This chapter focuses on the case study of late sixteenth-century Berwick-upon-Tweed to demonstrate that the regulation of the material environment – the disposal of waste, the installation of water supply and drainage infrastructure, the storage, sale and movement of economically valuable manure, the scouring of open sewers and the cleaning of household forefronts and streets – is a highly illuminating lens through which to analyse urban history.¹ Environmental regulation deserves to be recognised alongside topographical setting as an ‘analytical category’ for the study of urban society, culture and mentality, equally as valid as the other more familiar categories employed by...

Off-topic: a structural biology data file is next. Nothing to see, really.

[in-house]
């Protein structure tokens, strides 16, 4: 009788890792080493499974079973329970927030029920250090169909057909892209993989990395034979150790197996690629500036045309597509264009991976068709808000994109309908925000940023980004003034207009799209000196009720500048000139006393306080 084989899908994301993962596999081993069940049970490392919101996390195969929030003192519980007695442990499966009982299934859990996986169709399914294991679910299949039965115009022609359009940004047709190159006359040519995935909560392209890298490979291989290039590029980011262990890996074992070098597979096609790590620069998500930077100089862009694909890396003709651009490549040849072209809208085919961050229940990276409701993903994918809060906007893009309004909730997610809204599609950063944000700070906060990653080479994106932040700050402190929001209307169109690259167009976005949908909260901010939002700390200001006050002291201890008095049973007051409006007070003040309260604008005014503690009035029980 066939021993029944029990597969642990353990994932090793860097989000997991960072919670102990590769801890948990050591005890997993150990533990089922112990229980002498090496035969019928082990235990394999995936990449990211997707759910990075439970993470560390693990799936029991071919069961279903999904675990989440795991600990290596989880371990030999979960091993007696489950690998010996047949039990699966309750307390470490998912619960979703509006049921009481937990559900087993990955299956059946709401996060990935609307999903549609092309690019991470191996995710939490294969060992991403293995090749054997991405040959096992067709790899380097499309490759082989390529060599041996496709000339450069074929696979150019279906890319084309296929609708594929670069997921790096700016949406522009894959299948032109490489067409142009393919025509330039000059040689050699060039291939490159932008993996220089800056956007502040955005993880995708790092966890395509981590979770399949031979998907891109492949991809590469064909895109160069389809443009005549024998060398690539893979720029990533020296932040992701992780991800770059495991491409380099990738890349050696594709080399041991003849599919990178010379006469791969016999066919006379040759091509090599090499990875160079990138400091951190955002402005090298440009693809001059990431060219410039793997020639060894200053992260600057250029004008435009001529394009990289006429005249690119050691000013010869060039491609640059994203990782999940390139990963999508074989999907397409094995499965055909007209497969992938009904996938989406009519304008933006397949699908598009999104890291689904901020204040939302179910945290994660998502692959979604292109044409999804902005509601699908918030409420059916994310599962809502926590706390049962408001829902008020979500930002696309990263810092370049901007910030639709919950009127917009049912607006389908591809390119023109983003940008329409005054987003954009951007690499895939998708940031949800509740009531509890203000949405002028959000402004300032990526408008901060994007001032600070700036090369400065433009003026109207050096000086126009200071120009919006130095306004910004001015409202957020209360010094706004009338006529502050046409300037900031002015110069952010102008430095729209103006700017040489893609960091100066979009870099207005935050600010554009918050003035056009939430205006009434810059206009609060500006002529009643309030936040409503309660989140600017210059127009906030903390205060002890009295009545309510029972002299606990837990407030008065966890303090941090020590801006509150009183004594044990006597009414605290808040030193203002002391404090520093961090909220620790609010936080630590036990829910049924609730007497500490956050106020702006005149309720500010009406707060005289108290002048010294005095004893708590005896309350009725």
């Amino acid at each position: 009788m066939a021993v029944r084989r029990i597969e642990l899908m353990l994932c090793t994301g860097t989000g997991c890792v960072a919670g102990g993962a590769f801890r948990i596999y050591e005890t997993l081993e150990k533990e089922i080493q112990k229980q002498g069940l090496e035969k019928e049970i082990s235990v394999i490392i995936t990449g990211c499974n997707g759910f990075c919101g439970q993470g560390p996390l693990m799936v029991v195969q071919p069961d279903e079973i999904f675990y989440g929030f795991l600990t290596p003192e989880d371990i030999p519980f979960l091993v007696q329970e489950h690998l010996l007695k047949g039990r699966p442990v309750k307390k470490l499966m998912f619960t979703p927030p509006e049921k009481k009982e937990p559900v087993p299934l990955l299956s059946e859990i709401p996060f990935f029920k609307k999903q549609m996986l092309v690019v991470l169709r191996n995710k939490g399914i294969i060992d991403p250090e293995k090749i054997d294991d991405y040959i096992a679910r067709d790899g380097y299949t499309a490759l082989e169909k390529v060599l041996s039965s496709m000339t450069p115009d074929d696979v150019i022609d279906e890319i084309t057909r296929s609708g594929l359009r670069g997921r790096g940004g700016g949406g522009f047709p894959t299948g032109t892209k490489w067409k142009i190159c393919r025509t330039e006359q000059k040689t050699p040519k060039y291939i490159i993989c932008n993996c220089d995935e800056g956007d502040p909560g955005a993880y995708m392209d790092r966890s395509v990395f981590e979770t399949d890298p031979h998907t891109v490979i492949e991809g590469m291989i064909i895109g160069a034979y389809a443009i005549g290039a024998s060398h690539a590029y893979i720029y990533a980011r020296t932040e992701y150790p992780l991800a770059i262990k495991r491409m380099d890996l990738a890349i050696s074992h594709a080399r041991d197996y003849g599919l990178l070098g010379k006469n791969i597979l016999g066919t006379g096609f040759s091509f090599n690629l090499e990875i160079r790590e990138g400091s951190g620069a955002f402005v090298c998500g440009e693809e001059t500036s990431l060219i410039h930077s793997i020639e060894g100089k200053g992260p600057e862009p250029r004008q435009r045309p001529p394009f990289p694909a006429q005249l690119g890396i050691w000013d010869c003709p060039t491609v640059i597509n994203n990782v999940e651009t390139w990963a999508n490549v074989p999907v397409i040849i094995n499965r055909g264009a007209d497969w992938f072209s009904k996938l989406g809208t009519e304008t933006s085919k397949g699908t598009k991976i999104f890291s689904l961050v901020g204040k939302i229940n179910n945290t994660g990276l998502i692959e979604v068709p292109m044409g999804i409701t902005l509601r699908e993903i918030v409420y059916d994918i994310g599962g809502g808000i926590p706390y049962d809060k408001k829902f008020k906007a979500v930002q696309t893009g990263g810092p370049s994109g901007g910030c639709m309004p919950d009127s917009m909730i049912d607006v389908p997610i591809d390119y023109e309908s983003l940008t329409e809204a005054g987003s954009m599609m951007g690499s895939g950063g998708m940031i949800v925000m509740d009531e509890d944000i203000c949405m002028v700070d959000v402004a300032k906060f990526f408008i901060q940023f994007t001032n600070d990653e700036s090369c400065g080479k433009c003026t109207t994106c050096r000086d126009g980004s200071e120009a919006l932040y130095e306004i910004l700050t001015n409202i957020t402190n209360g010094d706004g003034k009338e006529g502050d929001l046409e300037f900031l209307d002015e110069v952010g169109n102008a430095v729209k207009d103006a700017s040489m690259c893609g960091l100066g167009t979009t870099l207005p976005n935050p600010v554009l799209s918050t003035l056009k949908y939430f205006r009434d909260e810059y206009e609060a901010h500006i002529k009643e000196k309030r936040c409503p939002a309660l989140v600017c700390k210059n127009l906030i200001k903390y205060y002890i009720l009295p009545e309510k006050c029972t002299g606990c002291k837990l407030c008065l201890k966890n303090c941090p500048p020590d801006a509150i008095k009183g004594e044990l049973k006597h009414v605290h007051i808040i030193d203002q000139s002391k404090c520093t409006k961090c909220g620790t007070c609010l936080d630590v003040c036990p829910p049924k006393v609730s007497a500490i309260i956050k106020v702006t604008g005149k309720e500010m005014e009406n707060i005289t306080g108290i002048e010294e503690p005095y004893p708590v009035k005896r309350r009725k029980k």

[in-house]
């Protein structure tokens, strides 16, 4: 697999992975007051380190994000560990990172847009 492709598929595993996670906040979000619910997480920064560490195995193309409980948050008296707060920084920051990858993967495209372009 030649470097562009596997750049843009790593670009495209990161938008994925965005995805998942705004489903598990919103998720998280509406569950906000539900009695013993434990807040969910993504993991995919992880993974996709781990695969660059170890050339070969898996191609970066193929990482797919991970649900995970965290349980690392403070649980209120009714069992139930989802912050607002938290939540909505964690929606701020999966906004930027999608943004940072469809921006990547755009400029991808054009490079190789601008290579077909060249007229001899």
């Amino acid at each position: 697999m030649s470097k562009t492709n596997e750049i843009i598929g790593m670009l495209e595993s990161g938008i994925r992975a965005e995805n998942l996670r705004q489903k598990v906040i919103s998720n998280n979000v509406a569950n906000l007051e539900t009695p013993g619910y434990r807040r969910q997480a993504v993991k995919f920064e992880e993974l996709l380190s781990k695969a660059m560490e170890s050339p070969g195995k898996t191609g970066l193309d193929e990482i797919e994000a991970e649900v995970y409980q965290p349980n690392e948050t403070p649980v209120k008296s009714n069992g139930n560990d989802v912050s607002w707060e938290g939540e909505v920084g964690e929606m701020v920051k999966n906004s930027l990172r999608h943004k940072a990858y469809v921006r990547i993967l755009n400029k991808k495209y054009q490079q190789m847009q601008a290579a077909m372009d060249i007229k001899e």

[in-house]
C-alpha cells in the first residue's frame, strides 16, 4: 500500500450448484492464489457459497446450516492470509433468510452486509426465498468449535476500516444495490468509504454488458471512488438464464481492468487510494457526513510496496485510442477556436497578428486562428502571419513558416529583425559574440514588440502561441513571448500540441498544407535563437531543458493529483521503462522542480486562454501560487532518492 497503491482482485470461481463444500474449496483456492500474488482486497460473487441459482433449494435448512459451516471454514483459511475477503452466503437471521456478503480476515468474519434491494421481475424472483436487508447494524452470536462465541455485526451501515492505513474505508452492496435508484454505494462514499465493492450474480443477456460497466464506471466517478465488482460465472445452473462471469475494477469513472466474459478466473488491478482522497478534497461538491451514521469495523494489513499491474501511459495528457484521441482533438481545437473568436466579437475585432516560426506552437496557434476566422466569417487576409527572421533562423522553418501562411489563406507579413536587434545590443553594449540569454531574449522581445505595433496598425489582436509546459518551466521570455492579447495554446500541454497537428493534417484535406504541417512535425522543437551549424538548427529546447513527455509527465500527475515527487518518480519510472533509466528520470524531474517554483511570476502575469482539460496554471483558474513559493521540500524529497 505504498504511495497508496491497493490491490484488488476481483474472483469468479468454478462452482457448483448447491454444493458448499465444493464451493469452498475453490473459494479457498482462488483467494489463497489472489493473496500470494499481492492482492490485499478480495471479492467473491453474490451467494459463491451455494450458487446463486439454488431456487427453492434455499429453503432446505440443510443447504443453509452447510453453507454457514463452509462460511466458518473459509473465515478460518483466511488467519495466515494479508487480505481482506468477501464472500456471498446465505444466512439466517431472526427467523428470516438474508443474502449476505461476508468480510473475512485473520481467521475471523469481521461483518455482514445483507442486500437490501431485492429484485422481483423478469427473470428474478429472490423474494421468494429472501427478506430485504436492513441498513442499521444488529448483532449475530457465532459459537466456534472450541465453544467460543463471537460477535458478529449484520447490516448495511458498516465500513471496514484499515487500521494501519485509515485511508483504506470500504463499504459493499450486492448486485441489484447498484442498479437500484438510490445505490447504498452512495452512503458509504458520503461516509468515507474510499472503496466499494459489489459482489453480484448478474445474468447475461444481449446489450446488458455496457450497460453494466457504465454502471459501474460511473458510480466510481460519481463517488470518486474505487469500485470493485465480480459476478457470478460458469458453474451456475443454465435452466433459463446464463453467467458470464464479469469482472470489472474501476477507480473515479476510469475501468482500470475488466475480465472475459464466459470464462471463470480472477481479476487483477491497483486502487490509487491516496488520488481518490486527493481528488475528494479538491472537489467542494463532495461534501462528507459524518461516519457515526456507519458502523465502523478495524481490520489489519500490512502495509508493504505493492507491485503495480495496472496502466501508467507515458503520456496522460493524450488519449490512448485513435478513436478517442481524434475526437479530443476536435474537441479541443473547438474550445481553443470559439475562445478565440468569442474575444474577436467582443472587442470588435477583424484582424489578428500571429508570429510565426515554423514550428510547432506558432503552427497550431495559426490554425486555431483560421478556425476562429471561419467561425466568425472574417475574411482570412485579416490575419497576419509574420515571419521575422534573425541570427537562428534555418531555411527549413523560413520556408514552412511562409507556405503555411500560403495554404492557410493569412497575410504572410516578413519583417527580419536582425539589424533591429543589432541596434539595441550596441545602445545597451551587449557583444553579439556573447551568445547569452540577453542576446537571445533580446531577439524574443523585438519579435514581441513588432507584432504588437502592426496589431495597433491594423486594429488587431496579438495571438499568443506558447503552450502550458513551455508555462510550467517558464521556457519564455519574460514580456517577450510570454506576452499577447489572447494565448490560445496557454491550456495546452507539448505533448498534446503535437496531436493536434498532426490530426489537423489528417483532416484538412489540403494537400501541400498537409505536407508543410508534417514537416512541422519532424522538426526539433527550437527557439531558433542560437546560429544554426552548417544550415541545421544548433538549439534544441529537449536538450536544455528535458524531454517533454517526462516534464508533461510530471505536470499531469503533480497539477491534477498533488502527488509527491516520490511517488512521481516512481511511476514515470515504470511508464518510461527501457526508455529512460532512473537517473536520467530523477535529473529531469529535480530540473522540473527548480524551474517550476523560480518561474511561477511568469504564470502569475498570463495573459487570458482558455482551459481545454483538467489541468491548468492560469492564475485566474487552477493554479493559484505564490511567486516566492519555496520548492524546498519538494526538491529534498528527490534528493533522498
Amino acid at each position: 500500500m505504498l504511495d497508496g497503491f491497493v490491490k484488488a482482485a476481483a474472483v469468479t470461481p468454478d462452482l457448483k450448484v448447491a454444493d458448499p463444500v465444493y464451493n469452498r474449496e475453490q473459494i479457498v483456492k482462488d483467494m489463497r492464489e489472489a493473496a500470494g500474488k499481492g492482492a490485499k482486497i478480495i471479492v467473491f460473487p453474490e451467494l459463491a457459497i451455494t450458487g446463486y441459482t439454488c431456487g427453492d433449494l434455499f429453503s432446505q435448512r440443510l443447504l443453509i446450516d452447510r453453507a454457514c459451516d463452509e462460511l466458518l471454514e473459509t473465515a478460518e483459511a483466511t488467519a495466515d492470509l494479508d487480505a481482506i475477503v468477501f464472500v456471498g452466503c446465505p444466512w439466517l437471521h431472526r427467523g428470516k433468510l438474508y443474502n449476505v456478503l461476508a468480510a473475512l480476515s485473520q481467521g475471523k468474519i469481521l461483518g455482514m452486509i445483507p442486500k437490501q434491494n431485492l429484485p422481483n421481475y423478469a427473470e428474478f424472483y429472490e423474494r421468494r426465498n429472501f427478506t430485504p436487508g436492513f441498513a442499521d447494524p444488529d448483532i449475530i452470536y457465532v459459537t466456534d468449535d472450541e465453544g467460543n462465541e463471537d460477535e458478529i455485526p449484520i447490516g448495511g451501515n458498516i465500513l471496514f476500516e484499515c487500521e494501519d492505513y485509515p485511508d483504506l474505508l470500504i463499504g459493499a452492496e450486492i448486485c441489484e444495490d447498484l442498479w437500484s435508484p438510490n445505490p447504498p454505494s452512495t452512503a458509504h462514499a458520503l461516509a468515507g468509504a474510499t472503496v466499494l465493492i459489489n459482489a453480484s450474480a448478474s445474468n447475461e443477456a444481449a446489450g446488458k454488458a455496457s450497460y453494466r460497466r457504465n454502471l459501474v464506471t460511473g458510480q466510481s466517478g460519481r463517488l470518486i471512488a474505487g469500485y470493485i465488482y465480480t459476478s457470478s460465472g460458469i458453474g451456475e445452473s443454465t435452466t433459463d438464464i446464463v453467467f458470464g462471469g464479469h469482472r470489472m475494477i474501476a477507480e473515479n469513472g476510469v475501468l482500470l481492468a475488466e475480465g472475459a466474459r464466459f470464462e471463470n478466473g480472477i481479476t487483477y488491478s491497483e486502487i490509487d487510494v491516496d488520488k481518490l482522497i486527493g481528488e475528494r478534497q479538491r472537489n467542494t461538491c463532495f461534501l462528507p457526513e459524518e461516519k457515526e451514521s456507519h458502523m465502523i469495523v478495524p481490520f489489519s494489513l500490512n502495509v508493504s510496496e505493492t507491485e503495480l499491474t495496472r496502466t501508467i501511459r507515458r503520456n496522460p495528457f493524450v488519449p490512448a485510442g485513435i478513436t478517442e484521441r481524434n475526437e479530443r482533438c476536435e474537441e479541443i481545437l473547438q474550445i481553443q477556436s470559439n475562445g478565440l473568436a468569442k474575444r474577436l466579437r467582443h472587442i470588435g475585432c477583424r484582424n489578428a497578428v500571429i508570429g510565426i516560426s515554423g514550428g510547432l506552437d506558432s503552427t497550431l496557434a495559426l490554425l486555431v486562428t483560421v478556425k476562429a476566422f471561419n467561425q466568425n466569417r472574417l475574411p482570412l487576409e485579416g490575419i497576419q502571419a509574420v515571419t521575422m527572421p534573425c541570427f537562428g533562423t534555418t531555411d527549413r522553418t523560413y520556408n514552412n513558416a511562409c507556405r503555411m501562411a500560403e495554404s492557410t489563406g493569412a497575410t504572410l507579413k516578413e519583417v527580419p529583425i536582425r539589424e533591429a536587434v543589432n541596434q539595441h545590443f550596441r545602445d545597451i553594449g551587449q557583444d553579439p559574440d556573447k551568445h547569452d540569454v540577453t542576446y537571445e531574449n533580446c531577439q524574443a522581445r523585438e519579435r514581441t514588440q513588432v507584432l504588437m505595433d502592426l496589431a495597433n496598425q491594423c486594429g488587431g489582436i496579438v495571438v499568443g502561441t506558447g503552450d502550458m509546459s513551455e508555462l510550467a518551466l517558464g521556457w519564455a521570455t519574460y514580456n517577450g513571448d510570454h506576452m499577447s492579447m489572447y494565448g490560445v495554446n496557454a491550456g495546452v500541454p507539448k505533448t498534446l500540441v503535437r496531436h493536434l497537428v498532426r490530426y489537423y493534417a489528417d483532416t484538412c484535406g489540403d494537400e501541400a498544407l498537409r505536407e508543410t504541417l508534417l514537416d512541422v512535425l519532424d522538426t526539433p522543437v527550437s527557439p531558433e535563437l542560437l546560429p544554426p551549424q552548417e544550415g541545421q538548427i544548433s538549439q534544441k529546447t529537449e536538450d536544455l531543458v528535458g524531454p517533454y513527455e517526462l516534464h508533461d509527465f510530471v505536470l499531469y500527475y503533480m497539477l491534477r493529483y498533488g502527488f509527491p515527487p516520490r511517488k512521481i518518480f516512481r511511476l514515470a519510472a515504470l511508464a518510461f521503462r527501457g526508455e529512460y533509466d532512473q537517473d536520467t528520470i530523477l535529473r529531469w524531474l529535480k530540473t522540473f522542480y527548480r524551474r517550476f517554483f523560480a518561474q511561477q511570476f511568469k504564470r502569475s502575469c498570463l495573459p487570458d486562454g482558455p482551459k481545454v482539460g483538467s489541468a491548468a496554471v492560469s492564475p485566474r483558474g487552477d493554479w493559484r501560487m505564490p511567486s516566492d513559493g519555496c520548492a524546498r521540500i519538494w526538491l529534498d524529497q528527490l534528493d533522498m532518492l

|Title of host publication||Economy and Culture in North-East England, 1500-1800 |
|Editors||Adrian Green, Barbara Crosbie|
|Place of Publication||Woodbridge|
|Publisher||Boydell & Brewer|
|Publication status||Published - 19 Jan 2018|
|Name||Regions and Regionalism in History|
|Publisher||Boydell and Brewer|